Natural fiber rugs lend a casual, airy look to any decor, and since they're made from a renewable resource and use fewer chemicals than synthetic rugs, they're an environmentally-friendly choice. Sisal and jute are two common fibers found in area rugs, and while they look very similar, they have some distinctly different qualities.
Strength and Durability
When it comes to durability, while both types of rugs wear well, sisal is the winner for heavier traffic areas. Sisal comes from the leaves of the agave plant and the rugs tend to be stiff and coarse. Sisal rugs stand up well to heavy wear and tear, though the fibers become polished and become smoother over time, so it is not a good covering for stairs. Jute comes from the stems of the jute plant and has a softer feel. Jute will stand up to moderate traffic, and gets softer with time.
Look and Feel
Both sisal and jute rugs can have a similar look, similar to coarse twine or even rope. Jute and sisal twines can be twisted more tightly for a smoother appearance, or left loose for a softer look. The way the different rugs feel when touched is where the difference becomes more obvious. Sisal is a stiffer fiber and maintains a coarse, hard feel no matter how it's woven and is not barefeet friendly. Jute feels more like fabric, though it might be a bit too coarse and scratchy for sensitive skin, it's generally soft enough for bare feet.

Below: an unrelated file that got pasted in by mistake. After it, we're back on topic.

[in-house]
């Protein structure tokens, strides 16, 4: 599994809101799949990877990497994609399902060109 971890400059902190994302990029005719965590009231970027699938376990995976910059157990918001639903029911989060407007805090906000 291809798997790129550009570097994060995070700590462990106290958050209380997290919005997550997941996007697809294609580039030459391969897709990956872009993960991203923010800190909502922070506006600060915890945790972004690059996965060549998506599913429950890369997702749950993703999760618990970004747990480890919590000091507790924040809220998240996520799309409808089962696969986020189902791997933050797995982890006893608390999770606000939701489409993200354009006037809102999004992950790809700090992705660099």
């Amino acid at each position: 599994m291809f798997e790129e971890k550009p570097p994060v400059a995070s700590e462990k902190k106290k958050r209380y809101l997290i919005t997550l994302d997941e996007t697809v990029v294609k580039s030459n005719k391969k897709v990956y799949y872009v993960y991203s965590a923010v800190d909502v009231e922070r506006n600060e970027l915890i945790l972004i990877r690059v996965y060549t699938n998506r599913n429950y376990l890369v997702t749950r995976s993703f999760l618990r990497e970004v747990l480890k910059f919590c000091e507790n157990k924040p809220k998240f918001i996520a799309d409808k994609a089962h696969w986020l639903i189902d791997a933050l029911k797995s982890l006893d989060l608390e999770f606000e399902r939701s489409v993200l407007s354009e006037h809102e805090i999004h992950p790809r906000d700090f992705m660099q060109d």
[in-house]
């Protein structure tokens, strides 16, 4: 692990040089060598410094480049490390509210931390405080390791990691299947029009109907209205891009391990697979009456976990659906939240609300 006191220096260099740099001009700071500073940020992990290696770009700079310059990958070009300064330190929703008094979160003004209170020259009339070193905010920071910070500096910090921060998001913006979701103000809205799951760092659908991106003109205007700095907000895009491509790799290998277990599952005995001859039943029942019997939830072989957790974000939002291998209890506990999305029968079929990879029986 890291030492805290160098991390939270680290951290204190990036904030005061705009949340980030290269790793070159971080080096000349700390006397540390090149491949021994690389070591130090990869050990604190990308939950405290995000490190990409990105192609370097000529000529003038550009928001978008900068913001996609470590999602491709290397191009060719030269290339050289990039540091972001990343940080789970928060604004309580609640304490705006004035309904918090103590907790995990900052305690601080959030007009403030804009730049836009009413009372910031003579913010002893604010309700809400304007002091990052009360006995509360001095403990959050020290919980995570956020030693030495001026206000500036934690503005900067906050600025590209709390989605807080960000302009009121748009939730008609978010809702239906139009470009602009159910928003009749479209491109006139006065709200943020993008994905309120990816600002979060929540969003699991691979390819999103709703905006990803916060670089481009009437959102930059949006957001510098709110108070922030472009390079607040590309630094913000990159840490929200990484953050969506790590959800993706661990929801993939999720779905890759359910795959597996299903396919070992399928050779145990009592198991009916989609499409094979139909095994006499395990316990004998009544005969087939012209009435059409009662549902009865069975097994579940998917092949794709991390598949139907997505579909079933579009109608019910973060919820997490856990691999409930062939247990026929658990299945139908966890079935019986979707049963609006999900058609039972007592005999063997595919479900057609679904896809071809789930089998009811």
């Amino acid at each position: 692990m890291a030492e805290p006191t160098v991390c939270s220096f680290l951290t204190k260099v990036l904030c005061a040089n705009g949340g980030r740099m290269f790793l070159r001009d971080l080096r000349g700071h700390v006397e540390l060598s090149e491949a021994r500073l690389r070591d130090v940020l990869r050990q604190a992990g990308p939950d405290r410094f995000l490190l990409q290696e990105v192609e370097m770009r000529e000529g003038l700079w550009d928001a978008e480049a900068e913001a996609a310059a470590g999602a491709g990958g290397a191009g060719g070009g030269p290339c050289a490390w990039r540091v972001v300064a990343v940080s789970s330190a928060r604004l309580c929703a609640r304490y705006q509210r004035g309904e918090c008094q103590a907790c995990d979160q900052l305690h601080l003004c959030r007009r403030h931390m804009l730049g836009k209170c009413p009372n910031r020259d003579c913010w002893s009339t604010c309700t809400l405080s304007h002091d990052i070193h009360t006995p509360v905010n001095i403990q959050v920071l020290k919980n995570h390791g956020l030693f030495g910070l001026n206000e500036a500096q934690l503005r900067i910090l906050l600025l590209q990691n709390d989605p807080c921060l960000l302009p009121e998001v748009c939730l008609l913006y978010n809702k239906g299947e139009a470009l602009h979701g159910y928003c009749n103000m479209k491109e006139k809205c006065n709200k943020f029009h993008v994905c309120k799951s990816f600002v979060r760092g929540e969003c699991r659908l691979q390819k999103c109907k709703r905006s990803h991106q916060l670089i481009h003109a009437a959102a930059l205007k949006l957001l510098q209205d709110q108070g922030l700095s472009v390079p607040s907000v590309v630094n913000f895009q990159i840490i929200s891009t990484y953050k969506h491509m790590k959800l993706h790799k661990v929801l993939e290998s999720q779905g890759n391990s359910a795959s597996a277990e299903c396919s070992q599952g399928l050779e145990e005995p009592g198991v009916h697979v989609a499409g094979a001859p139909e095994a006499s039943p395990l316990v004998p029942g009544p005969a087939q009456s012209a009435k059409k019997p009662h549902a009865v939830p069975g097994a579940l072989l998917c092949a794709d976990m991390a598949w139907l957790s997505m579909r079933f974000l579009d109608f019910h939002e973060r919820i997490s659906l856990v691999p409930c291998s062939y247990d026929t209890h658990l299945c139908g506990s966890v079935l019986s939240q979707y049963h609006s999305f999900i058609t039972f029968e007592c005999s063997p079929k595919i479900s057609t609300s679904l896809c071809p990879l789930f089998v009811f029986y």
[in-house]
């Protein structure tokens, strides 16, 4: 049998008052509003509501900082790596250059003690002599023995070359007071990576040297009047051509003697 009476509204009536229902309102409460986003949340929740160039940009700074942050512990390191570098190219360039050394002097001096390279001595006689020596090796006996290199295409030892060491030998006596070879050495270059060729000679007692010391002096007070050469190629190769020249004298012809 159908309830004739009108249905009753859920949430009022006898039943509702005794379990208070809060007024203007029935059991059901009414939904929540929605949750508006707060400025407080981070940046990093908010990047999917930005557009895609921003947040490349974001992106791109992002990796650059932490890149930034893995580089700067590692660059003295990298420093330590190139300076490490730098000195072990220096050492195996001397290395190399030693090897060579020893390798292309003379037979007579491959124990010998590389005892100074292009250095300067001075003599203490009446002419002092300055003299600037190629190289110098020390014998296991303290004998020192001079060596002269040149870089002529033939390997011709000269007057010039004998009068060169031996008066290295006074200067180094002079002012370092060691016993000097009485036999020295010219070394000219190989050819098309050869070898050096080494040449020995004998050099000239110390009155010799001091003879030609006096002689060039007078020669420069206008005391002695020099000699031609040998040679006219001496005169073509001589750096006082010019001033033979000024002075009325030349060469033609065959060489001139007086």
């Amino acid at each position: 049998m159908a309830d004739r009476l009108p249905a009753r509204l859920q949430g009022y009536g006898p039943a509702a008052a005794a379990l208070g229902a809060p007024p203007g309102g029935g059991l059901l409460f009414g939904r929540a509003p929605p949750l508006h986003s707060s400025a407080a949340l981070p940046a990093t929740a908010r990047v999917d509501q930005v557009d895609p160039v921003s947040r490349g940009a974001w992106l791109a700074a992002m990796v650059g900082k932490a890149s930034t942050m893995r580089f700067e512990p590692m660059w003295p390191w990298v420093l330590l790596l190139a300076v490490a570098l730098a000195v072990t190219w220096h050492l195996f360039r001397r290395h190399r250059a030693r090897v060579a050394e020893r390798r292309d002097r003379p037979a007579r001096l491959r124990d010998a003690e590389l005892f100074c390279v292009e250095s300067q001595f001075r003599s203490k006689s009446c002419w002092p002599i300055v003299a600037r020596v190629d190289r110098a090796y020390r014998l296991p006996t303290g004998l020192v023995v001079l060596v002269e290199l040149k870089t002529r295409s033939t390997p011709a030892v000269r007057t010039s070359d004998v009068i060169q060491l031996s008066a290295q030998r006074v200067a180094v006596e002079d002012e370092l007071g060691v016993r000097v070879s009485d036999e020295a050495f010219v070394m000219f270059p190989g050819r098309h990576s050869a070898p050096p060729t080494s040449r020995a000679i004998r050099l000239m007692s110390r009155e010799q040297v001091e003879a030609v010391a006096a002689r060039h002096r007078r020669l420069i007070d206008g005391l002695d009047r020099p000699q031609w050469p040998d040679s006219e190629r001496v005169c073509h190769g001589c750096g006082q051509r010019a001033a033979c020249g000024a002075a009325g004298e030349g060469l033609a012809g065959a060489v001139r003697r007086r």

Sisal is naturally lighter than jute with unfinished fibers a pale cream. The finished rugs vary from creamy white to pale tan and may even have a silvery sheen. Unfinished and finished jute ranges from pale tan to light brown and the finished rugs have very little sheen. Both sport natural color variations in rugs, and both can be dyed. Sisal and jute both fade in sunlight, especially if they are dyed.
Care, Benefits and Cost
Both sisal and jute require minimal maintenance. Sweep, shake out, or vacuum without a beater brush and blot spills with a damp cloth. Both are biodegradable, help muffle sound and are fairly resistant to dirt. Quality jute rugs tend to be less expensive than similar quality sisal, but sisal has a longer life.
- Food and Agriculture Organization of the United Nations: Future Fibers Sisal
- Food and Agriculture Organization of the United Nations: Future Fibers Jute
- Lauren Liess: "Natural" Rugs: Seagrass, Sisal, Jute, Synthetic & Wool Rugs: The Low-Down
- Apartment Therapy: Stain Lab: Which Types of Rugs Passed the Test
- Anji Mountain: Education Center: Natural Fibers
Rochelle Karina has been writing for more than 20 years; her opinion and humor pieces have been published in local newspapers and international magazines. Karina was the creative force and principal writer behind the eco-design and decor blog Inspired Habitat. A San Diego native now living in Baltimore, she currently maintains several relationship blogs and has completed two novels, as well as writing for Demand.